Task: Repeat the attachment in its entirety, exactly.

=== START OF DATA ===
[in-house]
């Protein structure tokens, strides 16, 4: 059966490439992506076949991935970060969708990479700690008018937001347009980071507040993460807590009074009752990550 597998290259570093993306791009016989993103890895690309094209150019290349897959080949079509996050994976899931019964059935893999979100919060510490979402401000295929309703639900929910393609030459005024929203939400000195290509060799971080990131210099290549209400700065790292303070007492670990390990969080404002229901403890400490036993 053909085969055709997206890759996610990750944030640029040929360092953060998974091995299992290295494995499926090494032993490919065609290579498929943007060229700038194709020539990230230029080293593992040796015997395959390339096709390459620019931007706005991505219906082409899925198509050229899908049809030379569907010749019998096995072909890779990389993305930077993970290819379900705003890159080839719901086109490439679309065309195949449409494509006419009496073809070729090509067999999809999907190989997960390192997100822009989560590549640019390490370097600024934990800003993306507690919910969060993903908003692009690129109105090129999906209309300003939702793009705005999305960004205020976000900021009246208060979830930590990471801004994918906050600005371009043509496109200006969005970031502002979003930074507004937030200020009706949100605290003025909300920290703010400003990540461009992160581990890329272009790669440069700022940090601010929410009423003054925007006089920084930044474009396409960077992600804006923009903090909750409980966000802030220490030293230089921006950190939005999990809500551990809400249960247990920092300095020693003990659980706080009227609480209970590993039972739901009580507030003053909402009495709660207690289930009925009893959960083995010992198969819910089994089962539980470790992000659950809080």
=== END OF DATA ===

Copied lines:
[in-house]
């Protein structure tokens, strides 16, 4: 059966490439992506076949991935970060969708990479700690008018937001347009980071507040993460807590009074009752990550 597998290259570093993306791009016989993103890895690309094209150019290349897959080949079509996050994976899931019964059935893999979100919060510490979402401000295929309703639900929910393609030459005024929203939400000195290509060799971080990131210099290549209400700065790292303070007492670990390990969080404002229901403890400490036993 053909085969055709997206890759996610990750944030640029040929360092953060998974091995299992290295494995499926090494032993490919065609290579498929943007060229700038194709020539990230230029080293593992040796015997395959390339096709390459620019931007706005991505219906082409899925198509050229899908049809030379569907010749019998096995072909890779990389993305930077993970290819379900705003890159080839719901086109490439679309065309195949449409494509006419009496073809070729090509067999999809999907190989997960390192997100822009989560590549640019390490370097600024934990800003993306507690919910969060993903908003692009690129109105090129999906209309300003939702793009705005999305960004205020976000900021009246208060979830930590990471801004994918906050600005371009043509496109200006969005970031502002979003930074507004937030200020009706949100605290003025909300920290703010400003990540461009992160581990890329272009790669440069700022940090601010929410009423003054925007006089920084930044474009396409960077992600804006923009903090909750409980966000802030220490030293230089921006950190939005999990809500551990809400249960247990920092300095020693003990659980706080009227609480209970590993039972739901009580507030003053909402009495709660207690289930009925009893959960083995010992198969819910089994089962539980470790992000659950809080």